What Happens When a Harassment Whistleblower Goes on the Science Job Market

WIRED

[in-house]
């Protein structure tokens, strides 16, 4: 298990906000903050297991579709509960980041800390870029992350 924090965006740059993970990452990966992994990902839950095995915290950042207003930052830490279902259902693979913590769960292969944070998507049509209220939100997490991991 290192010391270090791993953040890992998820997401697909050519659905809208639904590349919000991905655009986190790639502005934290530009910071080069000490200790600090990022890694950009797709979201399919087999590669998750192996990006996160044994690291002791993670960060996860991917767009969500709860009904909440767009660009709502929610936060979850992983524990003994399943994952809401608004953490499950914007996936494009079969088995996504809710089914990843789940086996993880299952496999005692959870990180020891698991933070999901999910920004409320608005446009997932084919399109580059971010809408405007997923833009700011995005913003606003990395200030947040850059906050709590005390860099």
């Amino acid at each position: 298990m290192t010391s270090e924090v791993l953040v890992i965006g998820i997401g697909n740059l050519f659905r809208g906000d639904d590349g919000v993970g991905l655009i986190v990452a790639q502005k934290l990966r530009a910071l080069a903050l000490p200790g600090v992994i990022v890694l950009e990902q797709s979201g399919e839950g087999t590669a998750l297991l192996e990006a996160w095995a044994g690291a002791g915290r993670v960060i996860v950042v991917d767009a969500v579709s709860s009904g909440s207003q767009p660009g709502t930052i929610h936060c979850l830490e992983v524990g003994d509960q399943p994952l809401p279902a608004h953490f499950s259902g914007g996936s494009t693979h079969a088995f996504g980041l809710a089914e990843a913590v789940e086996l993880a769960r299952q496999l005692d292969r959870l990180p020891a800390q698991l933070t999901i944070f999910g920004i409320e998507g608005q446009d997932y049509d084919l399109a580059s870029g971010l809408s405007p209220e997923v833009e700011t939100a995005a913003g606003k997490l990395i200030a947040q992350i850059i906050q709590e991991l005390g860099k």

When astronomer Sarah Ballard walked onto the University of California, Berkeley, campus for an academic job interview in February, it was a homecoming. She had attended college there, walking to class underneath the Seussian London plane trees as the campanile chimed periodically in the background. Berkeley had made her the exoplanet-studying scientist she was. It had taught her well, prepared her for graduate school, and propelled her into a successful career, including her current position at the Massachusetts Institute of Technology. It had, in fact, prepared her so well that she was back, being considered for a professorship at one of the country's top astronomy departments. And what a nice narrative--to have come full circle. She had grown up in this department, but she also had been harassed, and helped topple an astronomical icon.

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